Lebendige Vergangenheit - Talen Björn
|Title||Lebendige Vergangenheit - Talen Björn|
|Release Date||Monday, August 14, 2006|
|Genre||Classical > Choro|
|Composers||Georges Bizet, Giuseppe Verdi, Peter Cornelius, Giacomo Puccini, Ruggiero Leoncavallo, Jacques Offenbach, Richard Wagner, Wolfgang Amadeus Mozart|
|Songwriters||Björn Talen / Lola Artot de Padilla, Mafalda Salvatini / Björn Talen, Björn Talen, Björn Talen / Iwan Iwanzoff, Björn Talen / Karin Branzell|
|Copyright||© Preiser Records|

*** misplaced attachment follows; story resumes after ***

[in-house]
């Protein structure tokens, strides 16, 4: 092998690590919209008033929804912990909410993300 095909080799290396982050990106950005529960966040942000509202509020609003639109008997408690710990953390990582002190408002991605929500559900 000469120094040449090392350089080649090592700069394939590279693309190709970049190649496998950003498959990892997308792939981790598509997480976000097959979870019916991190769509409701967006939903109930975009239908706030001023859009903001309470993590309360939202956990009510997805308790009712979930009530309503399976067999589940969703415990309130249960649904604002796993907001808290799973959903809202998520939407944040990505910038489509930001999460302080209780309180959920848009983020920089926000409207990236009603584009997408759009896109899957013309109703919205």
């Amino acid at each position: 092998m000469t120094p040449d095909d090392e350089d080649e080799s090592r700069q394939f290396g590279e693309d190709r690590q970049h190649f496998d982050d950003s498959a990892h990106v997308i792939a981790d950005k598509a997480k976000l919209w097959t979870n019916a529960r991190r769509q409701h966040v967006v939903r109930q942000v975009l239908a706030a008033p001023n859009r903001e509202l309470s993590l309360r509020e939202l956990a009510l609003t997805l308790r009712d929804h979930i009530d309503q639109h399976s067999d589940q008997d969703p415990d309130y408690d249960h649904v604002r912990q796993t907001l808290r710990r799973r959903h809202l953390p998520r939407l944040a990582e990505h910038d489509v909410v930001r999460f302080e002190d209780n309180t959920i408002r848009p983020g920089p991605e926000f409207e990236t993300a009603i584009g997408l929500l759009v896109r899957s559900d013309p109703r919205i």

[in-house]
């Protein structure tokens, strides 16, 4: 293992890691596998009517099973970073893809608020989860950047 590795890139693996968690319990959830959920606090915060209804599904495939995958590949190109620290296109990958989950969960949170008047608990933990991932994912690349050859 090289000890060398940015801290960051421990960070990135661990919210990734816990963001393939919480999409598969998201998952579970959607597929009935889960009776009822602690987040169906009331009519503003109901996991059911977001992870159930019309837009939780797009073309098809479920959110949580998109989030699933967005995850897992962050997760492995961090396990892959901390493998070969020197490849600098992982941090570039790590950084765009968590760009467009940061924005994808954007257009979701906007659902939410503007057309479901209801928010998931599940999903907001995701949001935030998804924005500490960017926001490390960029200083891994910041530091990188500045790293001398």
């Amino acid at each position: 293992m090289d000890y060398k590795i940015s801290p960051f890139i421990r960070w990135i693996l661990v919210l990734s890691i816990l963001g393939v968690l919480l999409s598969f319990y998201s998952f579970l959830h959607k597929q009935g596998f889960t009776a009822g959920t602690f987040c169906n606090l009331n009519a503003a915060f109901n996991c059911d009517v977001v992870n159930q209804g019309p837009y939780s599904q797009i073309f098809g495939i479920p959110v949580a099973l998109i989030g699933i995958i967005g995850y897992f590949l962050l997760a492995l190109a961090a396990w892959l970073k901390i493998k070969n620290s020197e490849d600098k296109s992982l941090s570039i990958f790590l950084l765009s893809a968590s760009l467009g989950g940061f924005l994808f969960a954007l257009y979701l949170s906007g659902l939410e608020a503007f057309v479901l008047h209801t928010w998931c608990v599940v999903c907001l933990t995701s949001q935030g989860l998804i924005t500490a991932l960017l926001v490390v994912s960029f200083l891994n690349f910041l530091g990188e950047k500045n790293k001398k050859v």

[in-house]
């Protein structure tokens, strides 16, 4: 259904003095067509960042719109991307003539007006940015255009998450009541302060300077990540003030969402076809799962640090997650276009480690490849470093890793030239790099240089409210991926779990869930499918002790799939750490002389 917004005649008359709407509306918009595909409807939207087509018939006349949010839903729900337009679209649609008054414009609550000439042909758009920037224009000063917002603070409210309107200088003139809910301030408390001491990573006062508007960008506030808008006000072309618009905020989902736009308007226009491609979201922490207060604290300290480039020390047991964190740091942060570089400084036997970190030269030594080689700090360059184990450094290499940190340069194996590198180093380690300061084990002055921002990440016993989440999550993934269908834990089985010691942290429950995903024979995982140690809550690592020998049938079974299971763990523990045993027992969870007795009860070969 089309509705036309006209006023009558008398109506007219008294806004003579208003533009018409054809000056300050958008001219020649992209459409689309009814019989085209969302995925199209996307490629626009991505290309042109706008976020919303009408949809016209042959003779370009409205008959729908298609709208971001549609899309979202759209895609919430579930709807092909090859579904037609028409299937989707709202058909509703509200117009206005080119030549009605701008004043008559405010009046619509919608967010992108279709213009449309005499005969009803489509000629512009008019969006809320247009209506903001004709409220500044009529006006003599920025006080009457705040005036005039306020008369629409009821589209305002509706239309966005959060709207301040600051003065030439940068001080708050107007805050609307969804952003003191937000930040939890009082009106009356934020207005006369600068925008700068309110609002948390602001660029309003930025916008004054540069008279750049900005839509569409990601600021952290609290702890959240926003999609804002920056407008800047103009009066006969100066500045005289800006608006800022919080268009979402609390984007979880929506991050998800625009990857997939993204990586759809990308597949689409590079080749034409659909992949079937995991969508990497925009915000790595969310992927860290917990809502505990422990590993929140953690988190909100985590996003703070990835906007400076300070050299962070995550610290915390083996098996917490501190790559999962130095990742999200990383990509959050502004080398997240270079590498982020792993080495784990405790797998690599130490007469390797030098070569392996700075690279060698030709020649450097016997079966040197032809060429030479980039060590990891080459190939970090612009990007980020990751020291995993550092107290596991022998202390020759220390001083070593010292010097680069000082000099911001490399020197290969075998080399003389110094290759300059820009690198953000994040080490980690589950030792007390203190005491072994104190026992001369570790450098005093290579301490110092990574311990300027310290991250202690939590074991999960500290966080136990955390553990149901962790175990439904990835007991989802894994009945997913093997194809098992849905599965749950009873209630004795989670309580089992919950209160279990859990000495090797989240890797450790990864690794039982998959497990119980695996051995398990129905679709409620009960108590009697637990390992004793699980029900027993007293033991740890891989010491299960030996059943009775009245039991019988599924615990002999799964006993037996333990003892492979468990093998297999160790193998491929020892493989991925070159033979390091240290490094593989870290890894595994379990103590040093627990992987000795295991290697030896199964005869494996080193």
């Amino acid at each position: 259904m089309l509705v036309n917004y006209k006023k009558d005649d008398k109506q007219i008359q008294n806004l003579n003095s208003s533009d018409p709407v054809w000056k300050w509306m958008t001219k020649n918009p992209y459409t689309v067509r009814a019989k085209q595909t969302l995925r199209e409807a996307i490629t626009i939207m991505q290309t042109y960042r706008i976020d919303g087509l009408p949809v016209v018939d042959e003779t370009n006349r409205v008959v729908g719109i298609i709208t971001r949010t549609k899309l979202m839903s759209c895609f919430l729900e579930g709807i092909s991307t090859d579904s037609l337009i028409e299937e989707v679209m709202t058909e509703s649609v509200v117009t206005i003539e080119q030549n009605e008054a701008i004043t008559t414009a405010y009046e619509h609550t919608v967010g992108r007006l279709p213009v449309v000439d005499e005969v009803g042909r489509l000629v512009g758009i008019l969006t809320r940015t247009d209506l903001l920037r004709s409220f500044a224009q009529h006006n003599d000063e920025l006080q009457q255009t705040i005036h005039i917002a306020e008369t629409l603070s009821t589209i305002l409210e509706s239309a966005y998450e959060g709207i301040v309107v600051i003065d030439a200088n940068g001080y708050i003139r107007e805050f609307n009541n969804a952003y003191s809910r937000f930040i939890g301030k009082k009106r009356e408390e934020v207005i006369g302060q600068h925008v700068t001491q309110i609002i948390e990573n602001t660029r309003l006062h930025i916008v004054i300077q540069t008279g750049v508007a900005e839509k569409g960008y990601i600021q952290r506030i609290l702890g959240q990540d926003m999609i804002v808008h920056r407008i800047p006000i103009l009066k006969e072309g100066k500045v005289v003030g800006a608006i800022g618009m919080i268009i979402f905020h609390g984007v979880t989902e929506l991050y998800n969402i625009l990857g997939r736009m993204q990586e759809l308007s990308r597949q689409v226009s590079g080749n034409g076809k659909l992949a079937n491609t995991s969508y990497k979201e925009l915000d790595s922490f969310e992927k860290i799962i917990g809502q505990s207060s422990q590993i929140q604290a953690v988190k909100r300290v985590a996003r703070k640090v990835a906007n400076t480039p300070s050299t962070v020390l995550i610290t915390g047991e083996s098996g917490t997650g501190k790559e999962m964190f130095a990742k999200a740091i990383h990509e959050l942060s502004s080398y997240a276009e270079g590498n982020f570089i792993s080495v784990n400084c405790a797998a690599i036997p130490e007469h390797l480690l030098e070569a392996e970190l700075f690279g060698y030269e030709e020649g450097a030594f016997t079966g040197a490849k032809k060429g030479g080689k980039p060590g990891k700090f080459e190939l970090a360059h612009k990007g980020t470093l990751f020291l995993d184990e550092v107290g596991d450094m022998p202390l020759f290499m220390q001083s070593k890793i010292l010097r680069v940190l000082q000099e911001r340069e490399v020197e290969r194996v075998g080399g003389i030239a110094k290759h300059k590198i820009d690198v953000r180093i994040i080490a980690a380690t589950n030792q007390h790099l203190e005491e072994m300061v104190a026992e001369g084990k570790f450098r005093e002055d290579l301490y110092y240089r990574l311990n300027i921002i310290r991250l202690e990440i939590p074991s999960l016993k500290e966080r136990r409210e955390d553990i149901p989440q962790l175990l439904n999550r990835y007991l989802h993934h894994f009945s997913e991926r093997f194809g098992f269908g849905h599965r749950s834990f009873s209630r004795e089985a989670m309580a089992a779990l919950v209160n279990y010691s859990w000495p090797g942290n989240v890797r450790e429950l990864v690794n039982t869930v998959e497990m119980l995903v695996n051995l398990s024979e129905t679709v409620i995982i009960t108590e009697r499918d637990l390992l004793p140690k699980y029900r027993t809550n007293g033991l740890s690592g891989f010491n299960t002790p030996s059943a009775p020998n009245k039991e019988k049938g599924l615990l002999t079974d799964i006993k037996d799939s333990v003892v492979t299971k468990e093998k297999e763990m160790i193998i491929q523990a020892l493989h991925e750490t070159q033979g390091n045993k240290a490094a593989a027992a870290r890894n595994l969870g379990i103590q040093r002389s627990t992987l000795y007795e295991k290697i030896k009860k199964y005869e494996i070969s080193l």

The successful careers of Scandinavian singers on the international opera stage are usually based on roles from the works of Richard Wagner. At times, the Wotans, Siegfrieds and Brünnhildes from Sweden, Norway and Denmark have even dominated the large opera houses of both the Old and New Worlds. But Scandinavians who specialise in Italian bel canto have been a rarity; even the singers who expanded their repertoire of Wagnerian roles with those of the Italian opera have been known primarily as Wagnerian singers. The singer Jussi Björling, who was admired particularly for his French and Italian roles, was a great exception. One of the Scandinavian tenors who was heard between the two World Wars on the German opera stage, especially north of the Main River, was the Norwegian Björn Talén. He was born on 8 November 1890 in Kristiania, today Oslo. In keeping with family tradition, he first attended the officers’ academy in the Norwegian capital and became a lieutenant in the Norwegian army. In the early 20th century he was an officer of the Royal Guards, but around 1910 he began to study voice, first in his hometown and later in Milan and Rome. In 1914 and 1915 he was a pupil of the well-known teacher Sebastianini in Naples. In 1915 he made his debut in Kristiania and sang in Norway until 1920. In 1921 he went to Germany to continue his studies and was hired by the Berlin Staatsoper in 1922 . His initial roles, however, were not dramatic and Wagnerian but exclusively those of the lyric German and Italian repertoire. His first premiere in Berlin was on 27 February 1922, when he sang Nurreddin in a new production of Der Barbier von Bagdad by Peter Cornelius. His partners were Carl Braun as Abul Hassan, Emmy Bettendorf as Margiana and Karl Armster as the Kalif. During his seven years at the Berlin Staatsoper, Talén became one of the most individual and interesting tenors of the institution. Although the colour and timbre of his voice were more that of a baritone than of a lyric tenor, he was cast in the spirit of the Italian bel canto when the stage situation did not call for dramatic effect. Of particular importance to Talén were the immediacy and effectiveness of the musical theatre. When singing Italian roles, for example, he used his own translations in order to make his interpretation of a role as faithful as possible to the original libretto and retain the exact same note values found in the original. These are principles that can certainly not be taken for granted. One example is the well-known passage from Rodolfo’s aria in La Bohème: “E come vivo - vivo!” In the usual German translation, the second “vivo” is replaced with four syllables “Nun, ich lebe” (now I live). Björn Talén’s version is not literally accurate but in keeping with the original intention: he sings the two syllables “herrlich” (glorious) and thus precisely observes Puccini’s musical intentions. Talén’s independent spirit was not always well received, of course, and it was not always easy to work with him. In 1928 he left the Staatsoper, moving to what was then the Städtische Oper. Increasingly, he also sang Wagnerian roles and made guest appearances with that repertoire in the large cities of Germany, Italy, the Netherlands, Spain and Switzerland as well as in the Scandinavian capitals Copenhagen, Oslo and Stockholm. He left Germany in 1932 for both private and political reasons, returning to his Norwegian hometown, where he died on 12 July 1947. Many interesting records have been preserved of his voice, which with its baritone quality was both powerful and smooth, allowing us a glimpse of the individual and personal manner in which he interpreted his roles.